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1: Hum Psychopharmacol. 2002 Jun;17(4):187-90. Related Articles, Links

Cytochrome P450 2D6 genotype does not predict SSRI (fluoxetine or paroxetine) induced hyponatraemia.

Stedman CA, Begg EJ, Kennedy MA, Roberts R, Wilkinson TJ.

Department of Clinical Pharmacology, Christchurch Hospital, Christchurch School of Medicine, Christchurch, New Zealand.

AIMS: The aims of this study were to determine if patients with SSRI-related hyponatraemia were (1) genetically poor metabolizers of CYP2D6, and/or (2) had excessive plasma concentrations of the SSRI antidepressant. METHODS: Plasma DNA from 20 people with hyponatraemia attributable to fluoxetine or paroxetine was analysed for the CYP2D6 alleles *1-*16. Trough plasma concentrations of fluoxetine and norfluoxetine, or paroxetine were assayed in nine people who remained on the antidepressant. RESULTS: Genotype results were compared with those published in a large population study. The poor metabolizer PM/PM genotype was present in one subject only, or 5% of the study population, compared with 7.2% of a general population. The 95% Cl of this result was 0-21%, suggesting that it is most unlikely that hyponatremia is related to the PM/PM genotype. The intermediate IM/PM genotype was present in 5% compared with 19.7% of a general population. All differences were not statistically significant. Antidepressant concentrations of fluoxetine (n = 5, all EM) and paroxetine (n = 1 IM/PM and n = 3 EM) were all within the lower half of the reference range. CONCLUSIONS: These results do not support the hypothesis that SSRI-related hyponatraemia is linked to genetically poor metabolizers, or excessive drug concentrations. Copyright 2002 John Wiley & Sons, Ltd.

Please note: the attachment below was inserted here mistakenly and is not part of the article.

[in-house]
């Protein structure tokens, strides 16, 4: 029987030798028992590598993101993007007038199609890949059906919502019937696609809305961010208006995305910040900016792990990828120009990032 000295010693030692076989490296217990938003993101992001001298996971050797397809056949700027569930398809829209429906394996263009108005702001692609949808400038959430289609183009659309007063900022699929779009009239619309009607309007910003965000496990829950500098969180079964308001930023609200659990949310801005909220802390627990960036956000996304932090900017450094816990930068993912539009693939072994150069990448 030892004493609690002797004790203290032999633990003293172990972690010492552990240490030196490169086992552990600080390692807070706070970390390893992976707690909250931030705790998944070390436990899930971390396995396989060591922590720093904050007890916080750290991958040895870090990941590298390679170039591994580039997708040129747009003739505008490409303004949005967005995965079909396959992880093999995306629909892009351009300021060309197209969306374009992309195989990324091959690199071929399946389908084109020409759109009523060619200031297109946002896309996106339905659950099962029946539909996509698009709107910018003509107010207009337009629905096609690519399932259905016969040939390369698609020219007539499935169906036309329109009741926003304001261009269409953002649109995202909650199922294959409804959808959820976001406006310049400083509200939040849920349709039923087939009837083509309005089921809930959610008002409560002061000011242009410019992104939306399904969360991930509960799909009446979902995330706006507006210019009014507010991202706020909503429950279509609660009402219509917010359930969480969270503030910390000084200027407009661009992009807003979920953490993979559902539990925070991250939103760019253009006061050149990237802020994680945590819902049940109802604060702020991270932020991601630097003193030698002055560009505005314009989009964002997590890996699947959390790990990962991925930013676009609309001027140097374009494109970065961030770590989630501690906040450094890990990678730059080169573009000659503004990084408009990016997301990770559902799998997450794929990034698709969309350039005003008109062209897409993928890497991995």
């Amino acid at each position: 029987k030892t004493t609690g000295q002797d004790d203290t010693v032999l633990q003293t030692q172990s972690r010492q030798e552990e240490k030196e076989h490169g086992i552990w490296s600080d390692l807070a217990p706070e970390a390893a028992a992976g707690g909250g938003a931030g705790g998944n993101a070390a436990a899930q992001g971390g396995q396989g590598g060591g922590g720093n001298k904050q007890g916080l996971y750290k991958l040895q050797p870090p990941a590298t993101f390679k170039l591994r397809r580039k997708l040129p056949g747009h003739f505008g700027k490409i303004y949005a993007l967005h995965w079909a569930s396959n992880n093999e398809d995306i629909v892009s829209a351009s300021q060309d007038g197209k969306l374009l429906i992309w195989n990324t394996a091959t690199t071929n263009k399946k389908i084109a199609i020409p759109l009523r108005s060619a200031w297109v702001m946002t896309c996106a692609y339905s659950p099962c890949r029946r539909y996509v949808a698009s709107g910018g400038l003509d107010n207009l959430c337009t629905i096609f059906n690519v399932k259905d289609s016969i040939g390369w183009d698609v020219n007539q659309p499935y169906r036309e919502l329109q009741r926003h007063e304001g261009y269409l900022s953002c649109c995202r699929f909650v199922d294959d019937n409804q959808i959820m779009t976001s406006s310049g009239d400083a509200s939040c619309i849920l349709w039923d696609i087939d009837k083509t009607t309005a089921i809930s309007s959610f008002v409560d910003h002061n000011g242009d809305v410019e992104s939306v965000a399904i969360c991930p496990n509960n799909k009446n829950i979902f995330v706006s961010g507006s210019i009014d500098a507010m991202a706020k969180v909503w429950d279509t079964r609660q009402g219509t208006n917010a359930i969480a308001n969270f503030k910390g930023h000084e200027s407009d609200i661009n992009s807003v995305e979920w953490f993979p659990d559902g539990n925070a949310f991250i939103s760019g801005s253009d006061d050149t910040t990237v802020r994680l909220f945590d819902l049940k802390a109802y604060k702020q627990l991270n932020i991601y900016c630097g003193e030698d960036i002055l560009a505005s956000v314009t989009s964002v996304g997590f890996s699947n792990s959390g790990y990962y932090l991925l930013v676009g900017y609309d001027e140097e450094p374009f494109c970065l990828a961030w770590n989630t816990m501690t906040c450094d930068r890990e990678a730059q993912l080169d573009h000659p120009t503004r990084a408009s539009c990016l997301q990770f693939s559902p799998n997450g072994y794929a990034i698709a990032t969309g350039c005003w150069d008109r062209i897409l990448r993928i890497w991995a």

Publication Types:
  • Clinical Trial

PMID: 12404686 [PubMed - indexed for MEDLINE]